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Neonatal surgical mortality and morbidity at the University Teaching Hospital of Kigali, a tertiary university hospital in Rwanda: analysis of predicting factors

V. Maniraguha
P. Robin
J. Richard
E. Ntaganda


INTRODUCTION: Globally, high morbidity and mortality is associated with neonatal surgical
conditions. This study aimed to determine the factors influencing the mortality in neonates with
surgical conditions at Centre Hospitalier Universitaire de Kigali (CHUK).
METHOD: This was a prospective study from October 2019 to March 2020. Analysis of patients
was divided based on a diagnosis of gastroschisis versus non-gastroschisis conditions. Odds ratios
were calculated at a confidence interval of 95%. Factors with p-value <0.05 on bivariate analysis
were considered.
RESULTS: Eighty-two neonates were enrolled. 45.1% were admitted within the first 24 hours of life,
61% were males, 26.9% were preterm, and 51.2% had birth weight less than 2500g. Gastroschisis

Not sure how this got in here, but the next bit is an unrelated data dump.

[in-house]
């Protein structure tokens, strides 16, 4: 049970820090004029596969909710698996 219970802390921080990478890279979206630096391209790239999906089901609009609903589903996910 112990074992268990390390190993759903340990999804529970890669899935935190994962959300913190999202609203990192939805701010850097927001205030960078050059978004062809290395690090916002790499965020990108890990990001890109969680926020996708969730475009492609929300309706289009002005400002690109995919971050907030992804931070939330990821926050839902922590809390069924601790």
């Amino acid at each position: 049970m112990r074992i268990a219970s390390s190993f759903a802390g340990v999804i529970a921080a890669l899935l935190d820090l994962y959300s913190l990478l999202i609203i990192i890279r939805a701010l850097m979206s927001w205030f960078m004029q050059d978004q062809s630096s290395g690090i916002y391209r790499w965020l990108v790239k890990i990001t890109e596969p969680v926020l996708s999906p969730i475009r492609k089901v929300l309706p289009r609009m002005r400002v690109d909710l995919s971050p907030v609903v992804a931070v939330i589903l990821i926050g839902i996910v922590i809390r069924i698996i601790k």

(n=43, 52.4%) was the most common diagnosis, followed by intestinal atresia (12.2%). The overall
mortality rate was 57%. Mortality was more likely to occur among neonates with gastroschisis
compared to neonates with non-gastroschisis surgical conditions (76.7% vs 35.9%, OR=5.893,
p<0.001). Among neonates with gastroschisis, factors associated with mortality were the failure
of initiation of enteral feeding (100%, p=0.002) and sepsis (82.5%, p=0.001).
Among neonates with non-gastroschisis surgical conditions, factors associated with mortality
were prematurity (87.5%, OR:24, p=0.001), low birth weight (72.7% vs 21.4%, p=0.003), initiation
of enteral feeding at more than 48 hours (33.3% vs 25.8%, p=0.006), sepsis (64.7% vs 13.6%,
OR:11.61, p<0.001), and need of mechanical ventilation (63.6% vs 25%, OR:5.25, p=0.024,).
CONCLUSION: Neonatal surgical mortality is still a burden and has many predicting factors.
Improvement and advocacy are needed to reduce neonatal mortality.

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